He emphasizes that he prefers to leave characters without any particular ‘face’ but, were he to cast actors for a film version of his story, he’d choose Edward Norton, for his ability to use facial expression to convey conflicted feelings.

Speaking of her story, Dance for MeAdrea Kore tells us, “I love dancing, and have often noticed how much men love being ‘danced to’. Giving a man your sensual and sexual attention through movement, eye contact and energy, and touch if you’re actually dancing with them,… it can be a total turn-on for both people. I confess I’ve done it often enough in life to want to explore it in a story.”

Adrea reminds us that dance has long been used to both honour and seduce men. Just think of the days of Salome and her dance of the Seven Veils.

adrea-kore-for-the-men-quote-erotic-fictionShe reveals, “The first half of Dance for Me is only a slight fictionalization of a night out I shall always remember. Gorgeously corseted for my date, it was a spontaneous flow of events – but I got to be ‘the girl in the cage’ that night. The spontaneity of it all meant there was very little time for me to be nervous!”

As to who would take the leading roles in her story, were it to be filmed, Adrea imagines Clive Owen, saying he ‘plays a contained character well’, and the ‘sensually gracious and feline’ Scarlett Johansson.

Marc Angel also indulged a personal fantasy in writing The Bust, delving voyeuristic pleasure, and the theme of infidelity, when a man discovers his wife unexpectedly in the arms of another. He examines the anger and pain evoked at discovering betrayal, as well as arousal and shame.

Marc tells us, “I wanted to explore a less indulged side of male sexuality. marc-angel-for-the-menInstead of reacting with horror or anger if you found your partner having sex with another man…what if you found yourself turned on? It might open a door…”

Marc imagines Bruce Willis as the protagonist, with Scarlett Johansson returning to set as his cheating partner, and Ryan Gosling as the other man.

More from the authors behind this exciting anthology, in parts two, threefour and five.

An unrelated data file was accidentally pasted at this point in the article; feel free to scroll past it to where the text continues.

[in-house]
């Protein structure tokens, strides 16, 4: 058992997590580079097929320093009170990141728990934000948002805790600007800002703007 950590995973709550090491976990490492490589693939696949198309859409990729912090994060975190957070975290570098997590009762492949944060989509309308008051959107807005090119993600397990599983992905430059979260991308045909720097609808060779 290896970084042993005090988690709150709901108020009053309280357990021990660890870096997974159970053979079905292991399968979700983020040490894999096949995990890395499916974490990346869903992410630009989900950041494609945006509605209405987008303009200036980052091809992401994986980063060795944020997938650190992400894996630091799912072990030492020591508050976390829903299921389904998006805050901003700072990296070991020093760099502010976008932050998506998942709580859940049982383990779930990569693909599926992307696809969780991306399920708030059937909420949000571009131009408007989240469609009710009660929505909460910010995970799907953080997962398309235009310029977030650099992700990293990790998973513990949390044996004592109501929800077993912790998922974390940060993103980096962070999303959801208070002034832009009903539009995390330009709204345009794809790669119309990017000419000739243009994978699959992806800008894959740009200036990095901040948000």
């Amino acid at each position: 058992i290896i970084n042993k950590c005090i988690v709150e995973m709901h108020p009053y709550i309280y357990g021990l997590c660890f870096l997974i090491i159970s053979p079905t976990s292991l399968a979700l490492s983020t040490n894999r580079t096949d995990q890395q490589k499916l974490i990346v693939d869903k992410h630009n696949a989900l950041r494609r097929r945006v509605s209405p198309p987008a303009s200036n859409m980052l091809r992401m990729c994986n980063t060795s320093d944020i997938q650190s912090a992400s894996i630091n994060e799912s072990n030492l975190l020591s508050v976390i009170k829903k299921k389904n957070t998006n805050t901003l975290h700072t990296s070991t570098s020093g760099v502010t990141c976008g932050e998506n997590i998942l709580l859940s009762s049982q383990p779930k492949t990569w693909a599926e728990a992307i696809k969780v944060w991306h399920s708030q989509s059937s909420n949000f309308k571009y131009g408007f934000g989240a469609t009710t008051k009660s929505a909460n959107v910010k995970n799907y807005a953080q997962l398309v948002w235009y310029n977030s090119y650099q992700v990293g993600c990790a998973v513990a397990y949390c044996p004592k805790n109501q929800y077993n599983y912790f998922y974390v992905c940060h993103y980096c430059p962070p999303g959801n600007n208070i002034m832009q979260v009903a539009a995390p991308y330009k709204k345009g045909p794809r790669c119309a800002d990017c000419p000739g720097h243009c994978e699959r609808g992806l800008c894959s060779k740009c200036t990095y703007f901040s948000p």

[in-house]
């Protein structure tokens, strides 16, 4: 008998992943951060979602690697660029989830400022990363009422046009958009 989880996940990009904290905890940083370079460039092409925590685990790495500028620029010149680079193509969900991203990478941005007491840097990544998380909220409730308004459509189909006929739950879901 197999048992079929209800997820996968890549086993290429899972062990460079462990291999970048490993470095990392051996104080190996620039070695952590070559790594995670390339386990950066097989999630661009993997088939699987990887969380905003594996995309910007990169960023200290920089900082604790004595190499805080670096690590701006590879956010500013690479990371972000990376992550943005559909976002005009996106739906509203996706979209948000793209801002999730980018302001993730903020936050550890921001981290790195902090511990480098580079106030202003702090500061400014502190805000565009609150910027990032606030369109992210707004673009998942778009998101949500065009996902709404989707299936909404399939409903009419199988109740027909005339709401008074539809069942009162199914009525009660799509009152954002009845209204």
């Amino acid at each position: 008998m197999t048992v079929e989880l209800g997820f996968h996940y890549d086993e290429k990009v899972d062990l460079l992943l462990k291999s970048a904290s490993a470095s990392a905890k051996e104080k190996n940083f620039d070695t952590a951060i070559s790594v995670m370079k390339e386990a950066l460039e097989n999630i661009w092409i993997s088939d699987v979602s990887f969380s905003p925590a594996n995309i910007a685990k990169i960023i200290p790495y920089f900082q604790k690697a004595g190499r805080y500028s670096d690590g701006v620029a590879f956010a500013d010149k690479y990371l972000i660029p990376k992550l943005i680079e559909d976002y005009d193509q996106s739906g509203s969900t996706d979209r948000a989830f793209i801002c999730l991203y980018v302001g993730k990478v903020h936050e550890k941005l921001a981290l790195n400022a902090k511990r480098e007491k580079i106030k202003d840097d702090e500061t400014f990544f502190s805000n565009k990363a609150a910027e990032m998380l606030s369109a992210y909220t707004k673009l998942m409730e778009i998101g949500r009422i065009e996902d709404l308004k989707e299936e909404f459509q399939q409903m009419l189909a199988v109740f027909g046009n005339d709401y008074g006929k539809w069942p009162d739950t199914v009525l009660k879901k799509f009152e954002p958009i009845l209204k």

Erotic fiction isn’t just for women.

It offers an amazing space in which to explore, and it’s for everyone.

Dare to dip your toe into the unexpected, and the uninhibited.

Twenty-five authors have pooled their talent to bring you teasing tales of temptation and scorching stories of seduction.

for-the-men_cover-copy-back-02An audio version is also available to complement the e-book (narrated by huskily voiced, utterly fabulous Rose Caraway.

My darkly erotic story, ‘Labyrinth’, features in final place in the collection, following stories by authors Adrea Kore, Tamsin FlowersRachel Kramer BusselAllen Dusk, Terrance Aldon Shaw, Rachel de Vine, Jade A WatersDorothy FreedD.L. KingChase Morgan, Marc AngelCharlie Powell, Landon Dixon, Sonni de Soto, D. Lovejoy, Erin Pim, J.T. Seate, Spencer Dryden, Winter Blair, Simon Drax, Lynn Lake, Josie Jordan, Daily Hollow, and T.J. Christian.

Find out more here, in Terrance Aldon Shaw’s interview with Rose: on creating an Stupid-Fish Rose and Dayv Caraway interview erotic fiction pganthology attempting to encompass the scope of male desire, on advice to aspiring writers, and the importance of plain speaking when it comes to sex.

You may enjoy a peek at my own interview with Rose, and husband Dayv, on their superb work in creating for-the-men_official-cover-copyerotic audio-fiction and anthologies.

More from Rose, including sexy snippets from each story, and her own interviews with each author, at Stupid Fish Productions.

Purchase your copy of ‘For the Men: And the Women Who Love Them’ from Amazon.

Empress of the Erotic: an Interview with Rachel Kramer Bussel